“Sostener entre las manos un libro antiguo es como sustentar el tiempo.”
[“An ancient book is like a time machine in your hands.”]
– José Calvo González
My late friend José Calvo González was not well known in the U.S., but in Portugal, Latin America, and his native Spain he was the leading scholar in the law and literature field. As Professor of the Philosophy of Law at the Universidad de Málaga, he published dozens of books and articles, among them Borges en el espejo de los juristas (2016) and El alma y la ley: Tolstói entre juristas (2010). In addition to publishing, he tirelessly promoted the work of others through collective works such as La cultura literaria del derecho: alianzas transatlánticas (2019), and in his lively blog, Iurisdictio-lex Malacitana.
I take this opportunity to pay tribute to José because of his enthusiastic support for our Rare Book Collection over the years. He was directly responsible for several of my acquisitions of illustrated law. José was a committed bibliophile, and we shared an interest in the illustrated law books that I have pursued for our collection. Indeed, two of my final purchases for the Rare Book Collection are books that José alerted me to. One of these is De iure maritimo & navali (Stockholm, 1651) by Johann Loccenius. This work on comparative maritime law has a lovely added engraved title page, showing Justitia standing in the prow of a sailing ship.
The other book is the two-volume Institutiones romano-hispanae (Valencia, 1788-1789) by Juan Sala Bañuls. It came to my attention when José told me about the first edition of the work, published under the title Vinnius Castigatus, which he owned. He described it to me as an effort to “hispanicize” the commentary on Justinian’s Institutes by the Dutch jurist Arnold Vinnius, a popular textbook that was nevertheless suspect in Catholic Spain because Vinnius was a Protestant. The frontispiece shows Justitia handing the Siete Partidas (the medieval Spanish law code) to the Spanish king and the Institutes to the Roman emperor. José captioned the image, “Con la justicia se afirma el trono” (“Justice affirms the throne”), i.e. that justice is the basis for the monarch’s authority and for law in general. As a visual metaphor for the importance of legal literature, the image has few equals.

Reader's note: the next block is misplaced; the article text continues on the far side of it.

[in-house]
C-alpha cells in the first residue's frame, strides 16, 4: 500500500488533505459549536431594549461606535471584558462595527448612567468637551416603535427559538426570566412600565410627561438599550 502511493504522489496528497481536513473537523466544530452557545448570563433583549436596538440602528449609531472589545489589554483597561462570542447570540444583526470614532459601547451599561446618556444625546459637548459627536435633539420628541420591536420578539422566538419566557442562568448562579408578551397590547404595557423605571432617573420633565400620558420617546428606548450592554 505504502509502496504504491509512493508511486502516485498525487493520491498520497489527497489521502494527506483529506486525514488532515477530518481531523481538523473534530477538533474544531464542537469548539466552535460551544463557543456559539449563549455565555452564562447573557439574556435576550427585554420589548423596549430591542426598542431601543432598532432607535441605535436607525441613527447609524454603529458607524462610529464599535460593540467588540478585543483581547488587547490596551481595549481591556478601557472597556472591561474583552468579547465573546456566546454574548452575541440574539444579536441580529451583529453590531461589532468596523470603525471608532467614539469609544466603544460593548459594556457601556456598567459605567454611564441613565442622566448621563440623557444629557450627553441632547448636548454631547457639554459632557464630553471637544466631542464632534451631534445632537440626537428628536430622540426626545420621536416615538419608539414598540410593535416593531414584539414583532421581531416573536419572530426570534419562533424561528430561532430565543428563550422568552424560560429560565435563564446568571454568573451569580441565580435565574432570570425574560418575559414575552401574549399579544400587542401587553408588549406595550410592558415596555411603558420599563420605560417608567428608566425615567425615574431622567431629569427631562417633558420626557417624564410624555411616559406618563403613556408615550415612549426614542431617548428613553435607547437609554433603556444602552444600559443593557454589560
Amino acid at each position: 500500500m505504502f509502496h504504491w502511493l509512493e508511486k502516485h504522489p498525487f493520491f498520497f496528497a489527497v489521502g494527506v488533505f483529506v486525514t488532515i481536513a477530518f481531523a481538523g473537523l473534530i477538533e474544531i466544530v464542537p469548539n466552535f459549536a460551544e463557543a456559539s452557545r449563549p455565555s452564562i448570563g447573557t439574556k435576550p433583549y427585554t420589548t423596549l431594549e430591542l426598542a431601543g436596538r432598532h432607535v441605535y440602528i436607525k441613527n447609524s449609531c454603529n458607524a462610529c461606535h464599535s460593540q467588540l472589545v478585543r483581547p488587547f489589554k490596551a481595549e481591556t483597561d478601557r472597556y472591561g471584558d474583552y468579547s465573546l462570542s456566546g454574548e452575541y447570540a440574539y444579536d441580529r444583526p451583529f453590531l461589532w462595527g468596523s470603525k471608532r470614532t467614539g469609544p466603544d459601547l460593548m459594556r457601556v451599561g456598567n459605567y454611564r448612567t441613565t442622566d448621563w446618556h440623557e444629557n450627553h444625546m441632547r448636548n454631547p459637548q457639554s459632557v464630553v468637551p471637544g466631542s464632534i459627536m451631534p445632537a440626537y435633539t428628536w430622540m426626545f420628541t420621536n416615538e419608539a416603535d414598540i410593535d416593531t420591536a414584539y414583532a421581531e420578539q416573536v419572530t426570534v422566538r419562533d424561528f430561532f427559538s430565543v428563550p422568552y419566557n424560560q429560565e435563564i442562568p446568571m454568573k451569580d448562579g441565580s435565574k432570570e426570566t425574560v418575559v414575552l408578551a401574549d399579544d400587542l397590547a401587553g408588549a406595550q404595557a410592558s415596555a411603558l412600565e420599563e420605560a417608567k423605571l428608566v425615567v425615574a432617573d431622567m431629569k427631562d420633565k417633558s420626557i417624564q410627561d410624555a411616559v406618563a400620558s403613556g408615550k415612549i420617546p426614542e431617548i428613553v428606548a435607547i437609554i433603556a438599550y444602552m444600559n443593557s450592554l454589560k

José also had an eye for law-related popular and children’s literature. Thanks to him, our Juvenile Jurisprudence Collection has El Juez (“The Judge”), part of the popular Lucky Luke series of comic books by the Belgian cartoonist Morris, in both a Spanish translation and the original French. Other titles José led me to included Les arrêts illustrés (2017) by Astrid Boyer, and a 4-volume set of Les tribunaux comiques by Jules Moinaux (1882-1889).
Although José Calvo’s main work was in law and literature, he made a number of significant contributions to book history. Letra y duelo: imprentas de viudas en Málaga (siglos XVII-XIX), the catalogue of an exhibition he organized in 2009, is an innovative study of the role of women in printing and publishing in early modern Málaga. The catalogue is now available online, thanks to the Ayuntamiento de Málaga. In another exhibition catalogue, El derecho escrito: la cultura del libro e impresos jurídicos en las colecciones privadas malagueñas, siglos XVI-XIX (2005), he studied legal culture of the 16th-19th centuries through the books that local jurists left behind. In addition, he marked the 30th anniversary of his law school at the Universidad de Málaga with a catalogue of their rare book collection, In theatro librorum: fondo antiguo en la Blblioteca de la Facultad de Derecho (2009). All three are gifts to the Law Library from their distinguished author.
In addition to supporting our Rare Book Collection with gifts and guidance, José was a tireless supporter of our public programming, giving wide publicity to our exhibitions and publications through his blog. He took great pleasure in encouraging and promoting the work of others. The Law Library and I are among many, many individuals and institutions who are indebted to him for his enthusiastic support.
José and I were friends for twenty years, yet I never had the pleasure of meeting him in person until his visit to the Law Library exactly one year ago. Along with his friends and my wife, we spent several wonderful hours with the books in our Rare Book Collection. It was a long-awaited and memorable event, one of the highlights of my career. I regret that there won’t be another.
– MIKE WIDENER, Rare Book Librarian
José Calvo González (seated) with friends in the Paskus-Danziger Rare Book Room, 14 September 2019. Photo courtesy of Raoul Osorio Berardinetti.
José Calvo González (right) with Mike and Emma Widener, 14 September 2019. José was moved by Emma’s story of her daughter Clara’s encounter with Jorge Luis Borges.